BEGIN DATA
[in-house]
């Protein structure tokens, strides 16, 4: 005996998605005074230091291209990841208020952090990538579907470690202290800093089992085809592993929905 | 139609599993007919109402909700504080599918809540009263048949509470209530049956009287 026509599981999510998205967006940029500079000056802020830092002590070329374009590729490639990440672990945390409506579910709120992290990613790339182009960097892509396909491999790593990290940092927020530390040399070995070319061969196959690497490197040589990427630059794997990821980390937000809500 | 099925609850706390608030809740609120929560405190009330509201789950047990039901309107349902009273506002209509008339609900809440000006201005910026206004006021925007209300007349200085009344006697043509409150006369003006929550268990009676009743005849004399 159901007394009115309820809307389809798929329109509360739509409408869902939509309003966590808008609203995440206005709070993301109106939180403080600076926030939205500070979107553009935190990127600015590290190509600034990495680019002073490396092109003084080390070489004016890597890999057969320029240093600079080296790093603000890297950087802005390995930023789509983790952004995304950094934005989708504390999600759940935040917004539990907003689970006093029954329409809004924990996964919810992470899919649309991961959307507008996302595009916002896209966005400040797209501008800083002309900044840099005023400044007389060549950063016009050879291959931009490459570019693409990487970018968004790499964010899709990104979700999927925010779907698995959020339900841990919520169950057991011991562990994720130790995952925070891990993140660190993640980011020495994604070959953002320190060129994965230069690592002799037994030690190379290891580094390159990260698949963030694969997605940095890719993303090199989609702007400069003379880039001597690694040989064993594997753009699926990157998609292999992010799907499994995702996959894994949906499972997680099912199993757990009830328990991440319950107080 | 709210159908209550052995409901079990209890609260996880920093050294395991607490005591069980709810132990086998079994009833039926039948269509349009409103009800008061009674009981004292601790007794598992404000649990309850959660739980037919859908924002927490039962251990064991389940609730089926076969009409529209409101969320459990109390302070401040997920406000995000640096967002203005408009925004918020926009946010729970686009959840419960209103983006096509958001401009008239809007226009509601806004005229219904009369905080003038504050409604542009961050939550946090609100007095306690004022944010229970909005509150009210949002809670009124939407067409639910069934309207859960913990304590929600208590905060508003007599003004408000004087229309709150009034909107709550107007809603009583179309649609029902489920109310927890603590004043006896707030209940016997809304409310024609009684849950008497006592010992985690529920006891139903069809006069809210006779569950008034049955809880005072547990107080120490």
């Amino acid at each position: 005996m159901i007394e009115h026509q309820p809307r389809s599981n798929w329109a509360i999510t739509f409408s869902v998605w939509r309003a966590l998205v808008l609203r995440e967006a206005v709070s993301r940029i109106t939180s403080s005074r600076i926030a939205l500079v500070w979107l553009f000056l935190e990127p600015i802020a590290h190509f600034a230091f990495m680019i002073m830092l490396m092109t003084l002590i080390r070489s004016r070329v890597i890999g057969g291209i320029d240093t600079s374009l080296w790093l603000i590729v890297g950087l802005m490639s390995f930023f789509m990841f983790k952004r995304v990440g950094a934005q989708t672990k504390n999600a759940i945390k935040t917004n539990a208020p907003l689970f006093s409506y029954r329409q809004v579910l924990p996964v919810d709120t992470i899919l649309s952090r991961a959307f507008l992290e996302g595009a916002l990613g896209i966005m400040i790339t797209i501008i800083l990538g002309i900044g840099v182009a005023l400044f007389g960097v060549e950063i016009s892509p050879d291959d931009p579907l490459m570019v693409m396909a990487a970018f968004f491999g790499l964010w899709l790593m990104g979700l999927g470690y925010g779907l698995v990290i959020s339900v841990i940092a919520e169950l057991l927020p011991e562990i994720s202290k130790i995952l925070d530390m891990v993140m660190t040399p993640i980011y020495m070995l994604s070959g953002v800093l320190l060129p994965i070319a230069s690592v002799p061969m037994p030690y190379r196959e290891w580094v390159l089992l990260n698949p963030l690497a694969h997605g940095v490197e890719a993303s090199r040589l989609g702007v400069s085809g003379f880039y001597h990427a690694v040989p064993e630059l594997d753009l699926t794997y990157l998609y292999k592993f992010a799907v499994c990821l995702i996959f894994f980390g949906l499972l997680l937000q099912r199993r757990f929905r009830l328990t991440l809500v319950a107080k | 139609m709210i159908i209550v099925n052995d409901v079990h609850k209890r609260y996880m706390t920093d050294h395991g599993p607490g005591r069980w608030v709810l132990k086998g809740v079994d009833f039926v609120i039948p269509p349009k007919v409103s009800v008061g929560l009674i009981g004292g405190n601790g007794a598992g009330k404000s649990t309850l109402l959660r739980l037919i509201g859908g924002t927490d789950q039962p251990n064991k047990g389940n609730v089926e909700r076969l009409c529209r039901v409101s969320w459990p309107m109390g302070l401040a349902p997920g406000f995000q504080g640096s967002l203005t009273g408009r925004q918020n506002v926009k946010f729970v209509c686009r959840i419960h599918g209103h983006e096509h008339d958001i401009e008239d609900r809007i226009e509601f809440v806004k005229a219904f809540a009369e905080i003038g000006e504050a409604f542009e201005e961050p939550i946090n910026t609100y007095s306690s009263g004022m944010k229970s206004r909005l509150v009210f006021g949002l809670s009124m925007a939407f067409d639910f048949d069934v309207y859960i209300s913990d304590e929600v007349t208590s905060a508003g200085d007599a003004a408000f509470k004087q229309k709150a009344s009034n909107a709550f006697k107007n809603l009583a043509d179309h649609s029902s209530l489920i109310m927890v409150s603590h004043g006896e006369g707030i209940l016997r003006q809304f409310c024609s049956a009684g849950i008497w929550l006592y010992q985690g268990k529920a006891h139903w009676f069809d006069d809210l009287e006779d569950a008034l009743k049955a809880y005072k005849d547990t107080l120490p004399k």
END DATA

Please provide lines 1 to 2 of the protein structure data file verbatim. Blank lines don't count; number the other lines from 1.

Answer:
[in-house]
């Protein structure tokens, strides 16, 4: 005996998605005074230091291209990841208020952090990538579907470690202290800093089992085809592993929905 | 139609599993007919109402909700504080599918809540009263048949509470209530049956009287 026509599981999510998205967006940029500079000056802020830092002590070329374009590729490639990440672990945390409506579910709120992290990613790339182009960097892509396909491999790593990290940092927020530390040399070995070319061969196959690497490197040589990427630059794997990821980390937000809500 | 099925609850706390608030809740609120929560405190009330509201789950047990039901309107349902009273506002209509008339609900809440000006201005910026206004006021925007209300007349200085009344006697043509409150006369003006929550268990009676009743005849004399 159901007394009115309820809307389809798929329109509360739509409408869902939509309003966590808008609203995440206005709070993301109106939180403080600076926030939205500070979107553009935190990127600015590290190509600034990495680019002073490396092109003084080390070489004016890597890999057969320029240093600079080296790093603000890297950087802005390995930023789509983790952004995304950094934005989708504390999600759940935040917004539990907003689970006093029954329409809004924990996964919810992470899919649309991961959307507008996302595009916002896209966005400040797209501008800083002309900044840099005023400044007389060549950063016009050879291959931009490459570019693409990487970018968004790499964010899709990104979700999927925010779907698995959020339900841990919520169950057991011991562990994720130790995952925070891990993140660190993640980011020495994604070959953002320190060129994965230069690592002799037994030690190379290891580094390159990260698949963030694969997605940095890719993303090199989609702007400069003379880039001597690694040989064993594997753009699926990157998609292999992010799907499994995702996959894994949906499972997680099912199993757990009830328990991440319950107080 | 709210159908209550052995409901079990209890609260996880920093050294395991607490005591069980709810132990086998079994009833039926039948269509349009409103009800008061009674009981004292601790007794598992404000649990309850959660739980037919859908924002927490039962251990064991389940609730089926076969009409529209409101969320459990109390302070401040997920406000995000640096967002203005408009925004918020926009946010729970686009959840419960209103983006096509958001401009008239809007226009509601806004005229219904009369905080003038504050409604542009961050939550946090609100007095306690004022944010229970909005509150009210949002809670009124939407067409639910069934309207859960913990304590929600208590905060508003007599003004408000004087229309709150009034909107709550107007809603009583179309649609029902489920109310927890603590004043006896707030209940016997809304409310024609009684849950008497006592010992985690529920006891139903069809006069809210006779569950008034049955809880005072547990107080120490």